Shear-Induced Alignment of Block Copolymer Worms in Mineral Oil

Abstract

Poly(stearyl methacrylate)-poly(benzyl methacrylate) [PSMA-PBzMA] diblock copolymer worms were synthesized directly in mineral oil via reversible addition-fragmentation chain transfer (RAFT) dispersion polymerization at 90 °C. Free-standing gels were obtained from this polymerization-induced self-assembly (PISA) formulation when targeting PSMA13-PBzMA65 dispersions at 5% w/w to 20% w/w copolymer concentration. Gel permeation chromatography (GPC) studies indicated that almost identical copolymer chains were obtained in all cases, while transmission electron microscopy (TEM) and small-angle X-ray scattering (SAXS) studies confirmed that highly anisotropic worms were formed with mean cross-sectional diameters of 11.9-13.1 nm. These worms undergo a thermoreversible worm-to-sphere transition on heating up to 150 °C. Rheological studies were conducted to characterize the shear rate- and concentration-dependent behaviour caused by this change in copolymer morphology, where the initial shear-thinning worm gels form spheres (i.e. a Newtonian fluid) on heating up to 150 °C. Complementary shear-induced polarized light imaging (SIPLI) experiments confirmed the formation of aligned linear worms under applied shear between 80 °C and 110 °C, with high-viscosity dispersions of branched worms being obtained at 20-60 °C and low-viscosity spheres being produced at 150 °C. This study informs the use of such block copolymer worms as rheology modifiers for non-polar oils, which is of potential interest for the automotive industry.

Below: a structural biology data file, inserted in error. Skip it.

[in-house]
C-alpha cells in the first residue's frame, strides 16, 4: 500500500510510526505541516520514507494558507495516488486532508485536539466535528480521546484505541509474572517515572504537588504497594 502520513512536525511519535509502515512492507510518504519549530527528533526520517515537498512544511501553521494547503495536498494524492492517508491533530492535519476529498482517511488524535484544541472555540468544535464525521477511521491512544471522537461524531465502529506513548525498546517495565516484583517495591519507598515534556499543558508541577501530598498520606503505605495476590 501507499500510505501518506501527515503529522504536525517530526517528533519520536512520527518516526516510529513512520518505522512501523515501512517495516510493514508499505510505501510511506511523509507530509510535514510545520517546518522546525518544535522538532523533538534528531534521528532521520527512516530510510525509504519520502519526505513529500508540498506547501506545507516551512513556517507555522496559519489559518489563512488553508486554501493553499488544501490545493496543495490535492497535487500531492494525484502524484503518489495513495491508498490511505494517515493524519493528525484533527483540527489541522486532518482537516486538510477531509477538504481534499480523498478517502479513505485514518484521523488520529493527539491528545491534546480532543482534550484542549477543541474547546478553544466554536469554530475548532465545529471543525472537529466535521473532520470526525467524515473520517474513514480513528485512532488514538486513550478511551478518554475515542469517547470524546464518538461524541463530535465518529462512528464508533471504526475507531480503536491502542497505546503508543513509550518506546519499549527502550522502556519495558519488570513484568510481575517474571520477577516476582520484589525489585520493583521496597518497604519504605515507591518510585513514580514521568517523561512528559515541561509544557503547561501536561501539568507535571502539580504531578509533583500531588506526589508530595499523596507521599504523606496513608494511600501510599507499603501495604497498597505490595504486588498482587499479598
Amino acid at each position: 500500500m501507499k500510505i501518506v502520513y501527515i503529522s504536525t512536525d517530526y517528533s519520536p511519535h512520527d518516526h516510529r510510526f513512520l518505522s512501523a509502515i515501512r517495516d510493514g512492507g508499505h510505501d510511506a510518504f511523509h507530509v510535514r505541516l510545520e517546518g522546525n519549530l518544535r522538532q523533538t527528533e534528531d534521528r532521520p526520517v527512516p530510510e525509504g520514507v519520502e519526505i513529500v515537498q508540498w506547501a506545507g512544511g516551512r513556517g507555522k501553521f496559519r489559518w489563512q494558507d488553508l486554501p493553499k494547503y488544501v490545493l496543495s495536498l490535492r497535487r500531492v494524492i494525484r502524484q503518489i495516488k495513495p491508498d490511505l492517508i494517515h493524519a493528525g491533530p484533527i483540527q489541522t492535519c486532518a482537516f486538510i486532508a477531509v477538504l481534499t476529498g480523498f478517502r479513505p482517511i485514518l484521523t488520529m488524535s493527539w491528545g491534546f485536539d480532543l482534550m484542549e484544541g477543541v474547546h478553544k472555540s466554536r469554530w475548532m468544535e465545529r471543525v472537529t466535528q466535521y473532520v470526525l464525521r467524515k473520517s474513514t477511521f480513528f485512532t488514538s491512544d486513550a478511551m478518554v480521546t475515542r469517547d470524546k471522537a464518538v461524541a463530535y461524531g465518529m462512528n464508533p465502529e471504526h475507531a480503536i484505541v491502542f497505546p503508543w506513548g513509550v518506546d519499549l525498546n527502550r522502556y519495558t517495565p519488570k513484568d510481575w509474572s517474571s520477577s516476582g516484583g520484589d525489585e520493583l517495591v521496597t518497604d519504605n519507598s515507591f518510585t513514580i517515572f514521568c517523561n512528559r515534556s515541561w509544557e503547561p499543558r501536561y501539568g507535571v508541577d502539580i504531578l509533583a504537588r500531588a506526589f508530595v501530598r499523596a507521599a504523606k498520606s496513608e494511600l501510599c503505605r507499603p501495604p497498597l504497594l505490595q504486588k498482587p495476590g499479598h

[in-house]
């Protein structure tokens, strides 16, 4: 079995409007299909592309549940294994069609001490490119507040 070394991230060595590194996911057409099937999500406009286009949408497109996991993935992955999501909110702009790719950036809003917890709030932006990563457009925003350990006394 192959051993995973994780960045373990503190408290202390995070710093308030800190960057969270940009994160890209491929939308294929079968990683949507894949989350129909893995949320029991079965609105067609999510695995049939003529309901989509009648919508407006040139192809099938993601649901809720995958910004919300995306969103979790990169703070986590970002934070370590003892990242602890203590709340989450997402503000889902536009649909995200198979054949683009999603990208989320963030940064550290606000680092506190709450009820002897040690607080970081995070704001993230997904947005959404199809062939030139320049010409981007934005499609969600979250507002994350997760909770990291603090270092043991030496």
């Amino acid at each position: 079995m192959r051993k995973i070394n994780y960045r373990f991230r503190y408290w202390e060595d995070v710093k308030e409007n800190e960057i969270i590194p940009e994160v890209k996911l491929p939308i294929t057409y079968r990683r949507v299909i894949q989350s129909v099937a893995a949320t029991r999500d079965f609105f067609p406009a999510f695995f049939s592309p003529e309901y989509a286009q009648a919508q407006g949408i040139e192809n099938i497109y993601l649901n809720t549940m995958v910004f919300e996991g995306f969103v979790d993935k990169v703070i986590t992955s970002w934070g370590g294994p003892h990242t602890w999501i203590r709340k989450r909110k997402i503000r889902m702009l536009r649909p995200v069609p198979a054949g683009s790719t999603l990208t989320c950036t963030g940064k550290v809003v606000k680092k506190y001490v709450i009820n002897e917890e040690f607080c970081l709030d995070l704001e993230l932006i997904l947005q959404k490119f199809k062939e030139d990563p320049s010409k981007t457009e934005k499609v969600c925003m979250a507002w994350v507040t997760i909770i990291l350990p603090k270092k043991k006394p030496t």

Publication DOI: https://doi.org/10.1039/D1SM01011E
Divisions: College of Engineering & Physical Sciences > Aston Institute of Materials Research (AIMR)
College of Engineering & Physical Sciences > School of Infrastructure and Sustainable Engineering > Chemical Engineering & Applied Chemistry
College of Engineering & Physical Sciences
Additional Information: This article is licensed under a Creative Commons Attribution 3.0 Unported Licence. Funding: The Lubrizol Corporation is thanked for funding a PhD studentship for M.J.D. and for permission to publish this work. The Leverhulme Trust is also thanked for post-doctoral funding of M.J.D. (RPG-2016-330). S.P.A. acknowledges an EPSRC Established Career Fellowship (EP/R003009/1).
Full Text Link:
Related URLs: https://pubs.rs ... 1/SM/D1SM01011E (Publisher URL)
PURE Output Type: Article
Published Date: 2021-09-15
Published Online Date: 2021-09-15
Accepted Date: 2021-09-14
Authors: Derry, Matthew (ORCID Profile 0000-0001-5010-6725)
Mykhaylyk, Oleksandr O.
Armes, Steven P.

Download

[img]

Version: Accepted Version

License: Creative Commons Attribution

| Preview

Export / Share Citation


Statistics

Additional statistics for this record